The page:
A group of six Indonesian men were attacked by several tigers on Thursday, forcing five of the men to climb a tree, where they've remained since.
The sixth man was mauled to death after the branch he used to try and escape the angry animals snapped.
The men were looking for rare agarwood used to make incense and perfume and accidentally caught a tiger cub in a trap they were using to catch deer for food, said district police chief Lt. Col. Dicky Sondani.
The incident caused five other tigers in the area to attack the men, Sondani said, citing reports from villagers who received mobile phone messages Thursday from the survivors.
There was concern however that the weak men could fall out of the trees due to starvation, leading to further fatalities but the group survived on rainwater during their ordeal.
The rescue effort, which involved 30 people, took so long because the incident happened in a remote area of Mount Leuser National Park in Indonesia, a protected wildlife sanctuary that spans 7,900sq km.
First Lt. Surya Purba said three tamers managed to drive the tigers away before the men who were in weak condition were evacuated from trees in the protected Mount Leuser National Park in Tamiang, an Aceh district neighboring with North Sumatra province.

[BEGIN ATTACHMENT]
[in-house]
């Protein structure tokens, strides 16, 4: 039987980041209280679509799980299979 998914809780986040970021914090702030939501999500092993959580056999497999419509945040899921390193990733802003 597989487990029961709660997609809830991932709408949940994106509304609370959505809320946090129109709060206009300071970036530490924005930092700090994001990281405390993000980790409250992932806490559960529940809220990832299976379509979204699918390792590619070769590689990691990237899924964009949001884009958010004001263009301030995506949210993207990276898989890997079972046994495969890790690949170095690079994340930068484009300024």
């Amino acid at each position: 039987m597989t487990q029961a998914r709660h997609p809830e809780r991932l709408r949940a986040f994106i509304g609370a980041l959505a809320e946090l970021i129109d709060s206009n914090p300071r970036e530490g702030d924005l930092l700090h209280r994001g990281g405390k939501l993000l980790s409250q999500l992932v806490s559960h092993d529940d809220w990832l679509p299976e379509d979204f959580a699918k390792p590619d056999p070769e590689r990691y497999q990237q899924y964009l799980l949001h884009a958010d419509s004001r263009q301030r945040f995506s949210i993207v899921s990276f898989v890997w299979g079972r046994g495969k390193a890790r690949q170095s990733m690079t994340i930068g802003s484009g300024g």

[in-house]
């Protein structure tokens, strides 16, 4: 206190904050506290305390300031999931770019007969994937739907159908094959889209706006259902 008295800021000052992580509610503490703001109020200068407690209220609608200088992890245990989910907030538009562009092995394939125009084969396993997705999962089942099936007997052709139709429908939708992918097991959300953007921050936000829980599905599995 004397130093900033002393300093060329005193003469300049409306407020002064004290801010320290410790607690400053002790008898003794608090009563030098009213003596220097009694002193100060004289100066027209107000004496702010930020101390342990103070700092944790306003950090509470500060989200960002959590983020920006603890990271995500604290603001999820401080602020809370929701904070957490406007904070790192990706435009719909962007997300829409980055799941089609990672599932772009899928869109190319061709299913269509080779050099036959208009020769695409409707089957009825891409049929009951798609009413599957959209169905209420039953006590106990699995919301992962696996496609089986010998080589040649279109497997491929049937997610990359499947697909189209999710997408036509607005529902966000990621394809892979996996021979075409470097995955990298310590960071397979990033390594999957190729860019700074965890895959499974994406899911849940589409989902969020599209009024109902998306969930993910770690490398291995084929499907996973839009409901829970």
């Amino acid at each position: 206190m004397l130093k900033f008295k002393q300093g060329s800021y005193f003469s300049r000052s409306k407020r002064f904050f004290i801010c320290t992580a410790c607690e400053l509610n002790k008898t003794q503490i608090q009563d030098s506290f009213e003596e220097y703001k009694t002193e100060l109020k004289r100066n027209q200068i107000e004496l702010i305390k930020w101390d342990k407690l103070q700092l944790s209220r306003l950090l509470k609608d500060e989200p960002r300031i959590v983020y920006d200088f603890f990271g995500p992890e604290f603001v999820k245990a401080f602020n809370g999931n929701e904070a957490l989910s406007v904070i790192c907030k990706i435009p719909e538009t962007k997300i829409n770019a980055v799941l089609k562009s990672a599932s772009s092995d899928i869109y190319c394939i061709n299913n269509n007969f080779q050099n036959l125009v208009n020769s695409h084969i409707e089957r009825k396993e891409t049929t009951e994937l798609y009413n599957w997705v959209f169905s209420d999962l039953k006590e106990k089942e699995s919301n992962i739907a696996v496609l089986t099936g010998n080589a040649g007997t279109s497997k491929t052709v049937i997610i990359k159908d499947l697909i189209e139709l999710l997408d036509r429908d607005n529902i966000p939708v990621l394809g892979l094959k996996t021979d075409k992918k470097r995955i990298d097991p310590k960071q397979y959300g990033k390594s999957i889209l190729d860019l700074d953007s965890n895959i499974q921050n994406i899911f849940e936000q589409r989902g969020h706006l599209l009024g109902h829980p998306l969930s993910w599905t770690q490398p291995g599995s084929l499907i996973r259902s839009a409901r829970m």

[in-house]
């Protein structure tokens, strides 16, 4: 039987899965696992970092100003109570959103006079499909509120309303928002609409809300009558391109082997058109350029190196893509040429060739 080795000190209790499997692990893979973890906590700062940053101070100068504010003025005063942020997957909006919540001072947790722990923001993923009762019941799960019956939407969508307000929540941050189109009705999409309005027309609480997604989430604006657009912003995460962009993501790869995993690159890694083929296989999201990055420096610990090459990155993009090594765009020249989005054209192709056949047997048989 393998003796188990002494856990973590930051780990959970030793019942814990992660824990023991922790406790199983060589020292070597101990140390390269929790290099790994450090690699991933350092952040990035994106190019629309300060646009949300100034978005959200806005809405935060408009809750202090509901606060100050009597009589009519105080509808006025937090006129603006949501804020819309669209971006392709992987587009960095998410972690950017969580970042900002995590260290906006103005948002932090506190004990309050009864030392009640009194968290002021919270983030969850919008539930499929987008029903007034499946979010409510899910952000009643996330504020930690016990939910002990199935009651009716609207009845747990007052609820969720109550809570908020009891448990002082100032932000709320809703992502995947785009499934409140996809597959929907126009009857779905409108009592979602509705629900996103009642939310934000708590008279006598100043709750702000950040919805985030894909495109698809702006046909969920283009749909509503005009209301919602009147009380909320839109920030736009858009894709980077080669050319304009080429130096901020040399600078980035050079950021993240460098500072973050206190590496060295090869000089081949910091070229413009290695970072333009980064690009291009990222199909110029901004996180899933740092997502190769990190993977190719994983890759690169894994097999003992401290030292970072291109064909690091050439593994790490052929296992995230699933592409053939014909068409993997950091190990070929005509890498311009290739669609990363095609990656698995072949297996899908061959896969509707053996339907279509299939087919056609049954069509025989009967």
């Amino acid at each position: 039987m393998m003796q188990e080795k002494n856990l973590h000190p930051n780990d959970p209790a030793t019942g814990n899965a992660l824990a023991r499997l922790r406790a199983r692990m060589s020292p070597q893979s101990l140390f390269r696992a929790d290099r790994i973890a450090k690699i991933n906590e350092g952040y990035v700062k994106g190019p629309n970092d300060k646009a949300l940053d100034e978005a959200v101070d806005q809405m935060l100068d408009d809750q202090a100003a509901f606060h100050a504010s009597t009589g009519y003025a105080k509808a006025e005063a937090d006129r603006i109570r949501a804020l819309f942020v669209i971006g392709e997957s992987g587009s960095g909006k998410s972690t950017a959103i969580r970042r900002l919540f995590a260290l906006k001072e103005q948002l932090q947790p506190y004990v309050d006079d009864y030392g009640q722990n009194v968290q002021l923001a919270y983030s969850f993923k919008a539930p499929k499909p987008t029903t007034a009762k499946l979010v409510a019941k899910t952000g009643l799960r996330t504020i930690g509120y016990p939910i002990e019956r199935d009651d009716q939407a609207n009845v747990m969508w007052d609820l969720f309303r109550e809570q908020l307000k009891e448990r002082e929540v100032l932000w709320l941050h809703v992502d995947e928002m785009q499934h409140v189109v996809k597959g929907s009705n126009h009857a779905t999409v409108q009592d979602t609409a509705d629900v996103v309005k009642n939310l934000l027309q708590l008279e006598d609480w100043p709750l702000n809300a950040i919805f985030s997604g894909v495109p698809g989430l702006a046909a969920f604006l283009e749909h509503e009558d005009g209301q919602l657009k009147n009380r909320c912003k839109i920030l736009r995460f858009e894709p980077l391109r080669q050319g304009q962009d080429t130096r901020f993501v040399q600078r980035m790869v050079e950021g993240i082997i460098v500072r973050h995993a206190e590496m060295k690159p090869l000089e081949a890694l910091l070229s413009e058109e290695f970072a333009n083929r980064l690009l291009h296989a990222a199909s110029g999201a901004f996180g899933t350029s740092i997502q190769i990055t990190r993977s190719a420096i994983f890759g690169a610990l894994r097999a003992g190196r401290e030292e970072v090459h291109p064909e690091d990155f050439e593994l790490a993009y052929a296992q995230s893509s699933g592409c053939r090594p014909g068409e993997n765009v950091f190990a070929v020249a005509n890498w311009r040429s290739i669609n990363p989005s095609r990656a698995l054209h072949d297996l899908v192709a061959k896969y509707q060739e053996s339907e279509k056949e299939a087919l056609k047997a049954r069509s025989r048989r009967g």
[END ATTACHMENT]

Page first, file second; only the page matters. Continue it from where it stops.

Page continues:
There were seven tigers wandering around the trees but four left before the rescuers arrived, he said.
The rescue team of soldiers, policemen and conservationists was sent after villagers failed to reach the men because of the tigers.
Besides Sumatran tigers, Leuser park is home to other protected animals, including orangutans, elephants, rhinos and leopards.
Sumatran tigers are the most critically endangered tiger subspecies. About 400 remain, down from 1,000 in the 1970s, because of forest destruction and poaching.